We all want our kids to succeed, to do well in school, to have lots of friends, to stay out of trouble, and to be happy. As parents we try to teach them, guide them, so that one day they will be able to face the world and know right from wrong. But, let’s face it; this is not a Leave It to Beaver World. In most families, my own included, mom and dad both have to work, sometimes crazy hours, just to make ends meet. We do what we have to do to get our families by, and we hope that we are giving our children everything they need.
One of the greatest things we can do for our children is simply spend time with them and talk to them. I know we hear this all the time, but it is so true. One of the easiest places to do that is around the dinner table. Sit down together, whether it’s over a carry-out pizza or a homemade meal, and discuss each others day. Renew, daily, that familial bond. Just a few minutes each day can mean so much to our children.
As parents we fight to make sure our children are getting every opportunity they deserve and to make sure they are getting what is best for them. Ultimately what is best for our children is our attention.
One of my favorite ways to spend time with my kids is in the kitchen. Whether they are telling me about their day while I am making dinner, or we are working though a recipe together, it is quality time with my kids that I wouldn’t trade for the world. And cooking with your kids goes way beyond “quality time” also. It is a fantastic learning experience for your kids, whether they realize it or not.
Putting together the shopping list can help with organizational and planning skills.
Shopping for the ingredients can teach them nutrition and financial skills.
Plus, trips to the grocery story are always a good excuse to learn colors, shapes, counting and so much more with your littler ones. “What color is this tomato?” “How many potatoes are we putting in the bag?” “What shape is this cereal box, or that frozen pizza?” A joke that my son and I have at the grocery store is in the produce section. Holding up a pineapple I ask him what it is. His reply: “Spongebob’s house!”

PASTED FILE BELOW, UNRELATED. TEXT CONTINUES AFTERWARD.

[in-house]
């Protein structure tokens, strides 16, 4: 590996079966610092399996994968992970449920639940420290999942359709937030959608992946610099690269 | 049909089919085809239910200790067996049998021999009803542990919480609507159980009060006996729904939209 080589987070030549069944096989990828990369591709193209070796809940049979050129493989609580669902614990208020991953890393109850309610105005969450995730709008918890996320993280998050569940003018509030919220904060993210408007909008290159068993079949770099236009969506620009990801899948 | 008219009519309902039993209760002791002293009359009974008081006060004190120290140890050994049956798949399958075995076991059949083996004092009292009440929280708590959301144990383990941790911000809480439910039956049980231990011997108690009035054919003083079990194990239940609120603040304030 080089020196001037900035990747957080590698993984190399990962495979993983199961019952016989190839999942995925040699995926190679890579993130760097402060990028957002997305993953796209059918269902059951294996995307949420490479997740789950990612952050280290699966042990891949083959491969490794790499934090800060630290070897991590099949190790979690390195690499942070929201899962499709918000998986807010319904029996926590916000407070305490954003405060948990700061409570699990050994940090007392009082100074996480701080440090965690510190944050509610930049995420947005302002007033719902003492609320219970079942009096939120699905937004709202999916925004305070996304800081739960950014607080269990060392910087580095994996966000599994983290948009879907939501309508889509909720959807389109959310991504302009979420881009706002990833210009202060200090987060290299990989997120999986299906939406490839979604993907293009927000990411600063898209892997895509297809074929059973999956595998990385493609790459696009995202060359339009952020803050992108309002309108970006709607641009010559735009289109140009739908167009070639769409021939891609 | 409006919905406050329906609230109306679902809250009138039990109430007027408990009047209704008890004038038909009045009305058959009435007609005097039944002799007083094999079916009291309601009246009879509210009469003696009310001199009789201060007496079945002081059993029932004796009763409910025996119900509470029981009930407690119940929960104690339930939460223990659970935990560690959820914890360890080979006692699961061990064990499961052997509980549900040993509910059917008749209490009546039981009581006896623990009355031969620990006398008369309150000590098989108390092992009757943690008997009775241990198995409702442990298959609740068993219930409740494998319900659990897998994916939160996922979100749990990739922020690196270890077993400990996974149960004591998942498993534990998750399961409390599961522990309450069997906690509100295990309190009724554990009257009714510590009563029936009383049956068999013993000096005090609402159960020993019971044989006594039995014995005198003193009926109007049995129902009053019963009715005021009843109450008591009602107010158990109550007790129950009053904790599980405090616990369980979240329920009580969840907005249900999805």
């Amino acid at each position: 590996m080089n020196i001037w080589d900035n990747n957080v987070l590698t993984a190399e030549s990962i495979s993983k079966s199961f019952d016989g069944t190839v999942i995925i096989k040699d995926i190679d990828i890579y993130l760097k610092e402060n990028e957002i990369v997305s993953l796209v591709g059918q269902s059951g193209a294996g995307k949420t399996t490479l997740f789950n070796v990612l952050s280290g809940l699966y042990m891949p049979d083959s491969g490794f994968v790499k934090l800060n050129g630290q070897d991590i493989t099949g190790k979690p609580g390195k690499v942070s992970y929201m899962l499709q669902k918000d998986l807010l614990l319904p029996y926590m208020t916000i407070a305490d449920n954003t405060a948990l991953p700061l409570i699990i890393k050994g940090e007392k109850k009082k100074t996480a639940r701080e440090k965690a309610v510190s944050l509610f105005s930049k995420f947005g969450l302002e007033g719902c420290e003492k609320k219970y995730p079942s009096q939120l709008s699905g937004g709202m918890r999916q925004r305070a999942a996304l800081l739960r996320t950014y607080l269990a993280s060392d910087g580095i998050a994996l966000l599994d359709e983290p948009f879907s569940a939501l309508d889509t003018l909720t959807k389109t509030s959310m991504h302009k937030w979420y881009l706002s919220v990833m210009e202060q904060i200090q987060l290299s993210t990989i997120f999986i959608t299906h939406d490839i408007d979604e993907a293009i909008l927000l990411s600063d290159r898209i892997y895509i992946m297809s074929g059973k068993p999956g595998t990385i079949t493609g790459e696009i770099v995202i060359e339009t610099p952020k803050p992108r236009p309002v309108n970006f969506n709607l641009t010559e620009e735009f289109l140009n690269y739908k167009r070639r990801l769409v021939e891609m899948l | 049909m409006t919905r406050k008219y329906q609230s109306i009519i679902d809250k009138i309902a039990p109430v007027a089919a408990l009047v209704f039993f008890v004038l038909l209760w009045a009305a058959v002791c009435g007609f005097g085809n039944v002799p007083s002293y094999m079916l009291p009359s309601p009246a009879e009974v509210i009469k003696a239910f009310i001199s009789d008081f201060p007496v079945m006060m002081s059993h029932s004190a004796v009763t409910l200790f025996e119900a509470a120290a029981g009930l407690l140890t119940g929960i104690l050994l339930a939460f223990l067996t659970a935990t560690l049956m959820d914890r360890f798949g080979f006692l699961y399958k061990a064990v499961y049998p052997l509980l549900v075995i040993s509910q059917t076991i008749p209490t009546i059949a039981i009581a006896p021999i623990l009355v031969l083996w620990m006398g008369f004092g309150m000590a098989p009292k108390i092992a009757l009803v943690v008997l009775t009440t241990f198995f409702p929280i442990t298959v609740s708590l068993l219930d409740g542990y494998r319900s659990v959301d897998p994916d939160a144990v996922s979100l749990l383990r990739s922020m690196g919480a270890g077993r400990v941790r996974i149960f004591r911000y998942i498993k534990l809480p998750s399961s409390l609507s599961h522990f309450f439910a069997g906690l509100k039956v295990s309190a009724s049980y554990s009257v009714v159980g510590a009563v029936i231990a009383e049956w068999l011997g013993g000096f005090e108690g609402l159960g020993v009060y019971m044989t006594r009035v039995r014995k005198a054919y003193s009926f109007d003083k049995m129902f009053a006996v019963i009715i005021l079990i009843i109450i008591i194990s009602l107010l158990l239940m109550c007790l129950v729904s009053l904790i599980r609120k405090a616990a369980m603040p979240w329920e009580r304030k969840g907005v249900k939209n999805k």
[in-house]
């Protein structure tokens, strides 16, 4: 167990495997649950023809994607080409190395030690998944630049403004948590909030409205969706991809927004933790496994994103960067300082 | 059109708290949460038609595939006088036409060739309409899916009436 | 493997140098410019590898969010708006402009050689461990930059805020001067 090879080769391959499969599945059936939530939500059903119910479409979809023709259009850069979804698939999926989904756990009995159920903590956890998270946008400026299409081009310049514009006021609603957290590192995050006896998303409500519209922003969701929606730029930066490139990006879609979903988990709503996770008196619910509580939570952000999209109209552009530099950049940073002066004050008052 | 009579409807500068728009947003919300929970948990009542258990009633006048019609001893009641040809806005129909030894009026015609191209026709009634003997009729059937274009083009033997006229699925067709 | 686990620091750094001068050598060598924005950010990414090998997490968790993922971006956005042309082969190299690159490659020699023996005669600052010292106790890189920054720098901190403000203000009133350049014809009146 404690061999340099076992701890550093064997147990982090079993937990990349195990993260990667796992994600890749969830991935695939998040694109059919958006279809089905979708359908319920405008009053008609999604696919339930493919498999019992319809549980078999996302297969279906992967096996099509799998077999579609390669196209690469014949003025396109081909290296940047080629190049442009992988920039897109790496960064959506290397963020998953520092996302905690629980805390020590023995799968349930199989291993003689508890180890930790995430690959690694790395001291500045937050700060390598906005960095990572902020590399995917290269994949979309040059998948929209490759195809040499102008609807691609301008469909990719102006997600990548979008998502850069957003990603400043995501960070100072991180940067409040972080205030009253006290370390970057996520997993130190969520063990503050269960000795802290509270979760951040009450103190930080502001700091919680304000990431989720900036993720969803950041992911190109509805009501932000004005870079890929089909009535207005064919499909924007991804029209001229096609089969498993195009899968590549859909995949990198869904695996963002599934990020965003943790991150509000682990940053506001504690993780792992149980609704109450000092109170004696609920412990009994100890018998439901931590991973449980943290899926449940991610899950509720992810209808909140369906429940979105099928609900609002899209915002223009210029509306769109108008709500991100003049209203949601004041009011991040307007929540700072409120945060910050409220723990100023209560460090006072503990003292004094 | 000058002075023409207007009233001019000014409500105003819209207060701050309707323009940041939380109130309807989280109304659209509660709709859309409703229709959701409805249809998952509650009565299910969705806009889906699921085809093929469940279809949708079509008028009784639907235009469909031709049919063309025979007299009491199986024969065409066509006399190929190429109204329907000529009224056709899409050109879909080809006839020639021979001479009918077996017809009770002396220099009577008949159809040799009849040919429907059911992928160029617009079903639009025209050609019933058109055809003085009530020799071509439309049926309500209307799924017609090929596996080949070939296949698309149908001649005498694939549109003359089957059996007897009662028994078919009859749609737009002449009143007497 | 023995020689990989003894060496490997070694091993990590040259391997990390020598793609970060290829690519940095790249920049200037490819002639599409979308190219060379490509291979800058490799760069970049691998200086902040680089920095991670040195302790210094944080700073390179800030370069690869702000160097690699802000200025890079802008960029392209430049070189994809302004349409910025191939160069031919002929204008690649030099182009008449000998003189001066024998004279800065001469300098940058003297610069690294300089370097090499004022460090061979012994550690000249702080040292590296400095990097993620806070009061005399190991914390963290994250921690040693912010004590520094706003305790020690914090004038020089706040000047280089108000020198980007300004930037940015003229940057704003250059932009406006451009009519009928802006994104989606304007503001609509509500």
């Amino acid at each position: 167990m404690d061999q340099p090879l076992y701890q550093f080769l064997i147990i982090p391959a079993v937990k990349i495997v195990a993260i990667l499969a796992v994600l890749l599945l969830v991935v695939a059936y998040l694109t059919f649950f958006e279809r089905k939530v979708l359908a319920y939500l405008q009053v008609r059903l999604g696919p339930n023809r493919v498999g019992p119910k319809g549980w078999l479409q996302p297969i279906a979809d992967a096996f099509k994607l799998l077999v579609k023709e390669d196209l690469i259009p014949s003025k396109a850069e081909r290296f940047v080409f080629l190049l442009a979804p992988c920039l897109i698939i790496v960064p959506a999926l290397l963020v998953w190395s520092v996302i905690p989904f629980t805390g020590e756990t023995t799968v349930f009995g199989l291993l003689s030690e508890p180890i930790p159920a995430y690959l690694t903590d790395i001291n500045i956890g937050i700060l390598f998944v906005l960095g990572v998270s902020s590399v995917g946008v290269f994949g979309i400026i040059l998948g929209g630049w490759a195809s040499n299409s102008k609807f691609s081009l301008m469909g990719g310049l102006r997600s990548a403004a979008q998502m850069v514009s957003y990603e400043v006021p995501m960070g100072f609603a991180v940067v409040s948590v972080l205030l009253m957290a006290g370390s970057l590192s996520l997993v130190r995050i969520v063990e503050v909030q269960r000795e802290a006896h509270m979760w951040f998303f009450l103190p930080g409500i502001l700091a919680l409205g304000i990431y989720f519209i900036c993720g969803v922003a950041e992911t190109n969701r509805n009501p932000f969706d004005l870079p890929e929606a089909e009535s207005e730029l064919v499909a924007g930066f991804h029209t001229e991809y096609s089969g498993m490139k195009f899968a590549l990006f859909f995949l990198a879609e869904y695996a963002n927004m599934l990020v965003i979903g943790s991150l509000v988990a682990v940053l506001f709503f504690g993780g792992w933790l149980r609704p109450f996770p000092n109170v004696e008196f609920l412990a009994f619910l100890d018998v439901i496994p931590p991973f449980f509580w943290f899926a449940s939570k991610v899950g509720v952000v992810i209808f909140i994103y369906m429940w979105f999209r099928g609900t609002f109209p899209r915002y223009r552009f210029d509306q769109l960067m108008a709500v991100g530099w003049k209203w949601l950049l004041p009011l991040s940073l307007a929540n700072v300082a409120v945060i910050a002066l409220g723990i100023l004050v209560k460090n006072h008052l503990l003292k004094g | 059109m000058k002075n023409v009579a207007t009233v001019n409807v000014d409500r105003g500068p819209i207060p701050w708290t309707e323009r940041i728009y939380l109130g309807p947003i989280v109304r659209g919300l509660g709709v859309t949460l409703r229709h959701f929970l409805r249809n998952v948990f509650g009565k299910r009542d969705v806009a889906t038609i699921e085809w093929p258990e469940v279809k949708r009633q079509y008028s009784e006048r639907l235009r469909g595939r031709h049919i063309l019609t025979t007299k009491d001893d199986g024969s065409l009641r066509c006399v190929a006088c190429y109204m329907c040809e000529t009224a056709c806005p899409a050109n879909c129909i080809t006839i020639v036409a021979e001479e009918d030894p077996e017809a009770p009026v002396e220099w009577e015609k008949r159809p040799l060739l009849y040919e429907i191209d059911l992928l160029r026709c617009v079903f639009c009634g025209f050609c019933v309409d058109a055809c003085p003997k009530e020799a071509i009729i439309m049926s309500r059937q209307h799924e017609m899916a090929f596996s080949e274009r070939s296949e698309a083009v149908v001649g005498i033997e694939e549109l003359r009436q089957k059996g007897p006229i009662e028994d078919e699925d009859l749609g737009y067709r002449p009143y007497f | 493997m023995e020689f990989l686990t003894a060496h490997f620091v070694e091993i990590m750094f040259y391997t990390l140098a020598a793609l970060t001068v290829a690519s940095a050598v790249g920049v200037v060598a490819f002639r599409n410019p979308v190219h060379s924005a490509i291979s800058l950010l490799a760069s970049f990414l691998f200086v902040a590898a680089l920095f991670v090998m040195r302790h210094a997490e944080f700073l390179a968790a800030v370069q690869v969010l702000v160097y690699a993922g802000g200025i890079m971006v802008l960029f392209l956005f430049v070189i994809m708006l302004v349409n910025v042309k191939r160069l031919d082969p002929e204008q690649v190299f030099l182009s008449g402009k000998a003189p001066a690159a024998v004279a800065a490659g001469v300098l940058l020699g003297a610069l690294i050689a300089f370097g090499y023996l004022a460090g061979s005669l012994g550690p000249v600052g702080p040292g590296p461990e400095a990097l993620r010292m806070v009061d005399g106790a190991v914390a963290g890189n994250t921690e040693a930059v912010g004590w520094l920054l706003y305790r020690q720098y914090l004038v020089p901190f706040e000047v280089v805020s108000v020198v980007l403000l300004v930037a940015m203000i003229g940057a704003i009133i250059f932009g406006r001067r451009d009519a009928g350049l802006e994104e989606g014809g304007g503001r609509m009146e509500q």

Preparing a recipe helps teach kids the importance of following step-by-step instructions, reading, and even math skills (especially those pesky fractions).
And what better way to boost your kids’ confidence than by enjoying a meal they prepared themselves.
Plus, cooking is a great way to spark creative thinking by improvising. Start out by taking a simple, unintimidating recipe and change just one ingredient. Before you know it you and your children will be whipping up delicious meals, no recipe required.
I handed Adrianna the cookbook one afternoon when she had decided that she wanted to conquer the kitchen. I told her to pick a recipe and she could make it and I would be her sous chef, just like on Food Network. She really liked the idea of getting to be my boss. She picked out a simple snack recipe, we made our shopping list, and off to the store we went. Since this was her meal she was in charge of picking out pretty tomatoes and deciding which brands of cheese, pesto, olives and English muffins we got. Back at home she delegated muffin-opening and tomato-slicing to me. I followed her direction and watched her go to work, creating beautiful and delicious Ladybug Pizzas.
•2 sandwich-size whole wheat English muffins, split
•4 tablespoons pesto sauce, store-bought or homemade
•1 cup shredded provolone or mozzarella cheese
•4 slices of ripe tomato
•1/4 cup pitted black olives, chopped
1. Pre-heat the oven or toaster oven to 400°F. Ask a grown-up helper (GH) for help with the oven, if you need it.
2. Spread 1 tablespoon pesto on each muffin half. Top each “pizza” with 1/4 cup cheese. Top the cheese with a slice of tomato and scatter the olives over the tomato to look like the dots on ladybug backs.
3. Bake for 7-8 minutes until very crisp and the cheese has melted.
Adrianna and Heathers variation:
Since we were making this for dinner and not a snack, we made enough for each of our family of 4 to get 4 Ladybug pizzas. I had Adrianna do the math to increase the recipe.
The pesto made the English muffins a little soggy the first time we made this, especially once the tomato slice was added. The next time we made it, we baked the undressed English muffins just long enough to toast them up a little bit. That helped a lot in keeping them from getting soggy after the pesto and tomato was added.
Adrianna added a little bit more cheese on top of the tomato slice to hold down the olive pieces. She didn’t want everyone to end up losing their olives.
She also prepared Christmas Salad (see “Let’s get cookin’” for that recipe) as a side dish with the pizzas.
My whole family happily devoured Adrianna’s delicious meal and the look of pride on her face her face was indescribable. The kitchen, cookbooks, and recipes were no longer intimidating for her. She has started learning a skill that she will be able to take with her through her entire life. Instead of living from a drive-thru, my stepdaughter can become queen of her culinary world, because she knows that she can cook.
Cook with your kids. It doesn’t have to be a fancy meal. Sometimes the greatest memories come from the simplest things . . . like Ladybug Pizzas.
Next time I will have one of my sons’ favorite recipes . . . good ol’ mac-and-cheese . . . with a little twist.